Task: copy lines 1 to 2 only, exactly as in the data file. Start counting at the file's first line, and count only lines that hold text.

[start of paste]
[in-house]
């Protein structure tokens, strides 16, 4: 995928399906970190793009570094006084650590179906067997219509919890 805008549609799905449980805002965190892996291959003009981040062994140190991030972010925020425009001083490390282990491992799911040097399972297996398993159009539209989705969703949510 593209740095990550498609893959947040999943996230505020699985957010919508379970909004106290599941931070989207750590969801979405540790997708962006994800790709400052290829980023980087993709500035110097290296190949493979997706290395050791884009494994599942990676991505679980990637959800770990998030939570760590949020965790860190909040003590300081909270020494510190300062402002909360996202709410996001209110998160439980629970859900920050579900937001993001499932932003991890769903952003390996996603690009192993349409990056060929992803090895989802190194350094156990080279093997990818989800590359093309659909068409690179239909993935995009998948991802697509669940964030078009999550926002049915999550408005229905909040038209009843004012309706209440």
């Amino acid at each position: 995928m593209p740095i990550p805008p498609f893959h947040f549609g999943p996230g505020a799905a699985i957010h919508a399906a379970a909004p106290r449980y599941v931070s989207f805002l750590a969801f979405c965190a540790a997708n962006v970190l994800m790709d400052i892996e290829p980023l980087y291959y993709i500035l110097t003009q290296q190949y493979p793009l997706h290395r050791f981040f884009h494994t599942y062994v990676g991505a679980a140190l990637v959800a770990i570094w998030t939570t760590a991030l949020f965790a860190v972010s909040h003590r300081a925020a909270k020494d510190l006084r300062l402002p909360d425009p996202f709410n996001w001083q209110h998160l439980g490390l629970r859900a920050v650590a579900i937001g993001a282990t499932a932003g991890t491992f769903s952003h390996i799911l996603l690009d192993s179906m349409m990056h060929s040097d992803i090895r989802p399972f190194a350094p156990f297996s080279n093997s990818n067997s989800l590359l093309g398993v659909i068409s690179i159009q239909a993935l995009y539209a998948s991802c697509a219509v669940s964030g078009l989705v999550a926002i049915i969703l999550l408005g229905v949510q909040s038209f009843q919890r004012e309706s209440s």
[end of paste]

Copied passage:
[in-house]
């Protein structure tokens, strides 16, 4: 995928399906970190793009570094006084650590179906067997219509919890 805008549609799905449980805002965190892996291959003009981040062994140190991030972010925020425009001083490390282990491992799911040097399972297996398993159009539209989705969703949510 593209740095990550498609893959947040999943996230505020699985957010919508379970909004106290599941931070989207750590969801979405540790997708962006994800790709400052290829980023980087993709500035110097290296190949493979997706290395050791884009494994599942990676991505679980990637959800770990998030939570760590949020965790860190909040003590300081909270020494510190300062402002909360996202709410996001209110998160439980629970859900920050579900937001993001499932932003991890769903952003390996996603690009192993349409990056060929992803090895989802190194350094156990080279093997990818989800590359093309659909068409690179239909993935995009998948991802697509669940964030078009999550926002049915999550408005229905909040038209009843004012309706209440």